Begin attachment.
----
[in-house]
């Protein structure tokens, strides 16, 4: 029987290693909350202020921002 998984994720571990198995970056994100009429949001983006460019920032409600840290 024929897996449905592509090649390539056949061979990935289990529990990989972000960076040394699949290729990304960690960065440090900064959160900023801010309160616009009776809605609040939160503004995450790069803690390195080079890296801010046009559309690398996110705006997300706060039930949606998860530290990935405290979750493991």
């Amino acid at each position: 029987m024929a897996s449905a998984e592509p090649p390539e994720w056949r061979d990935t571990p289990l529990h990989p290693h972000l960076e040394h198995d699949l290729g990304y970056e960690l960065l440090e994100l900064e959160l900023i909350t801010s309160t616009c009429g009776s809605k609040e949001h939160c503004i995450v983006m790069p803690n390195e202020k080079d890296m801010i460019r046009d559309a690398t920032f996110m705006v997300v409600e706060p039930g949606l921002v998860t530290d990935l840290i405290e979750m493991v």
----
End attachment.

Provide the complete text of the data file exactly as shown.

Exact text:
[in-house]
């Protein structure tokens, strides 16, 4: 029987290693909350202020921002 998984994720571990198995970056994100009429949001983006460019920032409600840290 024929897996449905592509090649390539056949061979990935289990529990990989972000960076040394699949290729990304960690960065440090900064959160900023801010309160616009009776809605609040939160503004995450790069803690390195080079890296801010046009559309690398996110705006997300706060039930949606998860530290990935405290979750493991």
């Amino acid at each position: 029987m024929a897996s449905a998984e592509p090649p390539e994720w056949r061979d990935t571990p289990l529990h990989p290693h972000l960076e040394h198995d699949l290729g990304y970056e960690l960065l440090e994100l900064e959160l900023i909350t801010s309160t616009c009429g009776s809605k609040e949001h939160c503004i995450v983006m790069p803690n390195e202020k080079d890296m801010i460019r046009d559309a690398t920032f996110m705006v997300v409600e706060p039930g949606l921002v998860t530290d990935l840290i405290e979750m493991v």